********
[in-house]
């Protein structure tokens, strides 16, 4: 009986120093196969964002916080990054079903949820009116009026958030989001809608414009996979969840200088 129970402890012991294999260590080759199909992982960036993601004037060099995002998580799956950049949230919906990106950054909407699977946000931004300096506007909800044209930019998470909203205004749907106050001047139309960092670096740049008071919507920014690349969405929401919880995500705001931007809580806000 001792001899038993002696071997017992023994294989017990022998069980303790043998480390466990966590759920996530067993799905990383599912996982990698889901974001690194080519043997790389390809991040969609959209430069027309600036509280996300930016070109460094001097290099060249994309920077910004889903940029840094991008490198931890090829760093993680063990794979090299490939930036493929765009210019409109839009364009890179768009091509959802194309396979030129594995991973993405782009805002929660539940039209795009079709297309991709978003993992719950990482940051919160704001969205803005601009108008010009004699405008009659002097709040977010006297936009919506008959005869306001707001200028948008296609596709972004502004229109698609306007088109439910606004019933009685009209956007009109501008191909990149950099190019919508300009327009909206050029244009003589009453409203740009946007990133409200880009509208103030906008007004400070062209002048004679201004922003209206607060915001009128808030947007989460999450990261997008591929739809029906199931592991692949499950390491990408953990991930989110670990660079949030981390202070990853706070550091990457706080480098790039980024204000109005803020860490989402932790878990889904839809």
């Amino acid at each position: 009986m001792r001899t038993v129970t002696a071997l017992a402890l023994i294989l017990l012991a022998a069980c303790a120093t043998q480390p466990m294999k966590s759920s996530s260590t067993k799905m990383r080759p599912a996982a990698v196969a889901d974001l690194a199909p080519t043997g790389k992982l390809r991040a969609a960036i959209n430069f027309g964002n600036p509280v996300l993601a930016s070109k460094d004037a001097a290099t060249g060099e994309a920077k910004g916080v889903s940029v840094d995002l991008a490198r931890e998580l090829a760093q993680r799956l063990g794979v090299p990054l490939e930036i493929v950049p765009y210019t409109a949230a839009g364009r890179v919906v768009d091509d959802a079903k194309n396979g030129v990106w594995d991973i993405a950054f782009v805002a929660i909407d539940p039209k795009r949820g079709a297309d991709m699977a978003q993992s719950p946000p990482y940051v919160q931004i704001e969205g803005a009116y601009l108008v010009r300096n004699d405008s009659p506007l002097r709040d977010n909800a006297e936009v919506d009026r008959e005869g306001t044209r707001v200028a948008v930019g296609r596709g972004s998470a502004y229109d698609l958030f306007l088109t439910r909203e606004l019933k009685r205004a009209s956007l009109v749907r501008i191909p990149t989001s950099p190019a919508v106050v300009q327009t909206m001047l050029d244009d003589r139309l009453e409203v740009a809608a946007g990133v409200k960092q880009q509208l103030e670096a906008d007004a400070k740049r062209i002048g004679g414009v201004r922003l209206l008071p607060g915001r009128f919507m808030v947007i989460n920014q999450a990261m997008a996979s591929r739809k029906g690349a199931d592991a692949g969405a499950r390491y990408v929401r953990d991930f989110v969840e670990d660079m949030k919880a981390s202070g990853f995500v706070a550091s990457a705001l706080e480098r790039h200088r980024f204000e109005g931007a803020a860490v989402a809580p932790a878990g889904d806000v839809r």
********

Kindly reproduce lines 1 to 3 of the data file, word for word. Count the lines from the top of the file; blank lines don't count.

[in-house]
């Protein structure tokens, strides 16, 4: 009986120093196969964002916080990054079903949820009116009026958030989001809608414009996979969840200088 129970402890012991294999260590080759199909992982960036993601004037060099995002998580799956950049949230919906990106950054909407699977946000931004300096506007909800044209930019998470909203205004749907106050001047139309960092670096740049008071919507920014690349969405929401919880995500705001931007809580806000 001792001899038993002696071997017992023994294989017990022998069980303790043998480390466990966590759920996530067993799905990383599912996982990698889901974001690194080519043997790389390809991040969609959209430069027309600036509280996300930016070109460094001097290099060249994309920077910004889903940029840094991008490198931890090829760093993680063990794979090299490939930036493929765009210019409109839009364009890179768009091509959802194309396979030129594995991973993405782009805002929660539940039209795009079709297309991709978003993992719950990482940051919160704001969205803005601009108008010009004699405008009659002097709040977010006297936009919506008959005869306001707001200028948008296609596709972004502004229109698609306007088109439910606004019933009685009209956007009109501008191909990149950099190019919508300009327009909206050029244009003589009453409203740009946007990133409200880009509208103030906008007004400070062209002048004679201004922003209206607060915001009128808030947007989460999450990261997008591929739809029906199931592991692949499950390491990408953990991930989110670990660079949030981390202070990853706070550091990457706080480098790039980024204000109005803020860490989402932790878990889904839809």
């Amino acid at each position: 009986m001792r001899t038993v129970t002696a071997l017992a402890l023994i294989l017990l012991a022998a069980c303790a120093t043998q480390p466990m294999k966590s759920s996530s260590t067993k799905m990383r080759p599912a996982a990698v196969a889901d974001l690194a199909p080519t043997g790389k992982l390809r991040a969609a960036i959209n430069f027309g964002n600036p509280v996300l993601a930016s070109k460094d004037a001097a290099t060249g060099e994309a920077k910004g916080v889903s940029v840094d995002l991008a490198r931890e998580l090829a760093q993680r799956l063990g794979v090299p990054l490939e930036i493929v950049p765009y210019t409109a949230a839009g364009r890179v919906v768009d091509d959802a079903k194309n396979g030129v990106w594995d991973i993405a950054f782009v805002a929660i909407d539940p039209k795009r949820g079709a297309d991709m699977a978003q993992s719950p946000p990482y940051v919160q931004i704001e969205g803005a009116y601009l108008v010009r300096n004699d405008s009659p506007l002097r709040d977010n909800a006297e936009v919506d009026r008959e005869g306001t044209r707001v200028a948008v930019g296609r596709g972004s998470a502004y229109d698609l958030f306007l088109t439910r909203e606004l019933k009685r205004a009209s956007l009109v749907r501008i191909p990149t989001s950099p190019a919508v106050v300009q327009t909206m001047l050029d244009d003589r139309l009453e409203v740009a809608a946007g990133v409200k960092q880009q509208l103030e670096a906008d007004a400070k740049r062209i002048g004679g414009v201004r922003l209206l008071p607060g915001r009128f919507m808030v947007i989460n920014q999450a990261m997008a996979s591929r739809k029906g690349a199931d592991a692949g969405a499950r390491y990408v929401r953990d991930f989110v969840e670990d660079m949030k919880a981390s202070g990853f995500v706070a550091s990457a705001l706080e480098r790039h200088r980024f204000e109005g931007a803020a860490v989402a809580p932790a878990g889904d806000v839809r």